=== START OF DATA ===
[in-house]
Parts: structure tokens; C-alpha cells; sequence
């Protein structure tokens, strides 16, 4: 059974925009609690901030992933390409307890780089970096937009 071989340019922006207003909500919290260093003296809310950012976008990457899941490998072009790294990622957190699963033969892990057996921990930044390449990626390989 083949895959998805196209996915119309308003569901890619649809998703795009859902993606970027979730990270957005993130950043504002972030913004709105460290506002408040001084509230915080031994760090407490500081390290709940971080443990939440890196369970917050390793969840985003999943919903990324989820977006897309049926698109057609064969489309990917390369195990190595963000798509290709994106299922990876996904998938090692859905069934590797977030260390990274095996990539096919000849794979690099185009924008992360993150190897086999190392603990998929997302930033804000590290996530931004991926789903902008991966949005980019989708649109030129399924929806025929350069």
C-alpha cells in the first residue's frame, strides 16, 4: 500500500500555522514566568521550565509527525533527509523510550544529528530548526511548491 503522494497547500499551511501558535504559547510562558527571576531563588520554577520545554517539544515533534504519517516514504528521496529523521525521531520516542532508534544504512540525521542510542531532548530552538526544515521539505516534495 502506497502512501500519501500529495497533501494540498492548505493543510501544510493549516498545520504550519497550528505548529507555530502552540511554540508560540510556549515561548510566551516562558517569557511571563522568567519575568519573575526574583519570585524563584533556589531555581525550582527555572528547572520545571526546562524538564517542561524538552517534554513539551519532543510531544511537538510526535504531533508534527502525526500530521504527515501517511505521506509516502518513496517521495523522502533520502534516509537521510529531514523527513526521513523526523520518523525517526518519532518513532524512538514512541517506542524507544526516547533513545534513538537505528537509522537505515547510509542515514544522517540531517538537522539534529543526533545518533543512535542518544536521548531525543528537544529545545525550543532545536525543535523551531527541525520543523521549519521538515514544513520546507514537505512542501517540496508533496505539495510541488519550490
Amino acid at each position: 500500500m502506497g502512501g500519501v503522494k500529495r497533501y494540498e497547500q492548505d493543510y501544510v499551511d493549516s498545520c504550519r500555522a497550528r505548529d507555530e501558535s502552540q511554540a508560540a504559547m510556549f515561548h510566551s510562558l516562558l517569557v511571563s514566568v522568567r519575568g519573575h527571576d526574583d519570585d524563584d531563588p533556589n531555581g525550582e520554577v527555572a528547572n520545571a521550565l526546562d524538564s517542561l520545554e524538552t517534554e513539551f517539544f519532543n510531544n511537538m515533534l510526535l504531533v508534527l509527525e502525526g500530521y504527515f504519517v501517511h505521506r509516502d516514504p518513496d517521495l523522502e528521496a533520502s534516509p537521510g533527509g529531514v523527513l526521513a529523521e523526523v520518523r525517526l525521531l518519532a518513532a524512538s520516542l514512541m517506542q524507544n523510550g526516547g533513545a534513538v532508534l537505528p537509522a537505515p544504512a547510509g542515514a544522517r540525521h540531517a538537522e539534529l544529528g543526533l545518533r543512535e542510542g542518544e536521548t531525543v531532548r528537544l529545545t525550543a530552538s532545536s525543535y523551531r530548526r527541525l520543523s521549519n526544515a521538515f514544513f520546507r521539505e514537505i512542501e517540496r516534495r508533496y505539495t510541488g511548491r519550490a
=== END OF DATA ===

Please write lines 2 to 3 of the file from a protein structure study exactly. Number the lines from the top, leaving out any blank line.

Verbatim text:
Parts: structure tokens; C-alpha cells; sequence
């Protein structure tokens, strides 16, 4: 059974925009609690901030992933390409307890780089970096937009 071989340019922006207003909500919290260093003296809310950012976008990457899941490998072009790294990622957190699963033969892990057996921990930044390449990626390989 083949895959998805196209996915119309308003569901890619649809998703795009859902993606970027979730990270957005993130950043504002972030913004709105460290506002408040001084509230915080031994760090407490500081390290709940971080443990939440890196369970917050390793969840985003999943919903990324989820977006897309049926698109057609064969489309990917390369195990190595963000798509290709994106299922990876996904998938090692859905069934590797977030260390990274095996990539096919000849794979690099185009924008992360993150190897086999190392603990998929997302930033804000590290996530931004991926789903902008991966949005980019989708649109030129399924929806025929350069």